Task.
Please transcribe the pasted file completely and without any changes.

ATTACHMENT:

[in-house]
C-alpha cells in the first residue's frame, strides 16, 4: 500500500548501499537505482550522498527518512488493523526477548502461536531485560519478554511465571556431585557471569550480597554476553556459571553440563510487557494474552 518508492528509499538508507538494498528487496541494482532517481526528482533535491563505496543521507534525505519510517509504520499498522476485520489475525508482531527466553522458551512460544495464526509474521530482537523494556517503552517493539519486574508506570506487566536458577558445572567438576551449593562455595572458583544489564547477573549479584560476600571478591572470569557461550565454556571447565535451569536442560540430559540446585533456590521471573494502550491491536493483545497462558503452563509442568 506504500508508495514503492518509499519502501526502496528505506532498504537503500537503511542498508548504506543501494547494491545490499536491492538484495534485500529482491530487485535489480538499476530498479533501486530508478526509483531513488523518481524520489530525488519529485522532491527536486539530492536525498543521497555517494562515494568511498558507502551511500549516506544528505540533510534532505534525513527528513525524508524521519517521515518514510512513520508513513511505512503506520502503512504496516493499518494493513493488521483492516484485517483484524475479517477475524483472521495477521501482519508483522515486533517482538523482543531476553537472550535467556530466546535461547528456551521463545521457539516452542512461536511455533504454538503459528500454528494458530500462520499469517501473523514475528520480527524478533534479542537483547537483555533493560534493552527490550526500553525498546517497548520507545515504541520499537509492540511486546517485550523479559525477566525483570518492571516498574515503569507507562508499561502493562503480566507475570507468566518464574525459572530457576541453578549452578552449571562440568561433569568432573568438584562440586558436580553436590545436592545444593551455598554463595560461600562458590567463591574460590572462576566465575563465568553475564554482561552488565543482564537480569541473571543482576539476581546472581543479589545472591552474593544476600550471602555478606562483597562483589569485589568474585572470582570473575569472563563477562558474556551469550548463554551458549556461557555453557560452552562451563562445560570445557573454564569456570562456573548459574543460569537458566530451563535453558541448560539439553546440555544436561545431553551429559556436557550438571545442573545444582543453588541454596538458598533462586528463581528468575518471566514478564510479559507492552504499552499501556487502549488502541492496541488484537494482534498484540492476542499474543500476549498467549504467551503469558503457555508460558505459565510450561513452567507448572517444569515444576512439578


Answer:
[in-house]
C-alpha cells in the first residue's frame, strides 16, 4: 500500500548501499537505482550522498527518512488493523526477548502461536531485560519478554511465571556431585557471569550480597554476553556459571553440563510487557494474552 518508492528509499538508507538494498528487496541494482532517481526528482533535491563505496543521507534525505519510517509504520499498522476485520489475525508482531527466553522458551512460544495464526509474521530482537523494556517503552517493539519486574508506570506487566536458577558445572567438576551449593562455595572458583544489564547477573549479584560476600571478591572470569557461550565454556571447565535451569536442560540430559540446585533456590521471573494502550491491536493483545497462558503452563509442568 506504500508508495514503492518509499519502501526502496528505506532498504537503500537503511542498508548504506543501494547494491545490499536491492538484495534485500529482491530487485535489480538499476530498479533501486530508478526509483531513488523518481524520489530525488519529485522532491527536486539530492536525498543521497555517494562515494568511498558507502551511500549516506544528505540533510534532505534525513527528513525524508524521519517521515518514510512513520508513513511505512503506520502503512504496516493499518494493513493488521483492516484485517483484524475479517477475524483472521495477521501482519508483522515486533517482538523482543531476553537472550535467556530466546535461547528456551521463545521457539516452542512461536511455533504454538503459528500454528494458530500462520499469517501473523514475528520480527524478533534479542537483547537483555533493560534493552527490550526500553525498546517497548520507545515504541520499537509492540511486546517485550523479559525477566525483570518492571516498574515503569507507562508499561502493562503480566507475570507468566518464574525459572530457576541453578549452578552449571562440568561433569568432573568438584562440586558436580553436590545436592545444593551455598554463595560461600562458590567463591574460590572462576566465575563465568553475564554482561552488565543482564537480569541473571543482576539476581546472581543479589545472591552474593544476600550471602555478606562483597562483589569485589568474585572470582570473575569472563563477562558474556551469550548463554551458549556461557555453557560452552562451563562445560570445557573454564569456570562456573548459574543460569537458566530451563535453558541448560539439553546440555544436561545431553551429559556436557550438571545442573545444582543453588541454596538458598533462586528463581528468575518471566514478564510479559507492552504499552499501556487502549488502541492496541488484537494482534498484540492476542499474543500476549498467549504467551503469558503457555508460558505459565510450561513452567507448572517444569515444576512439578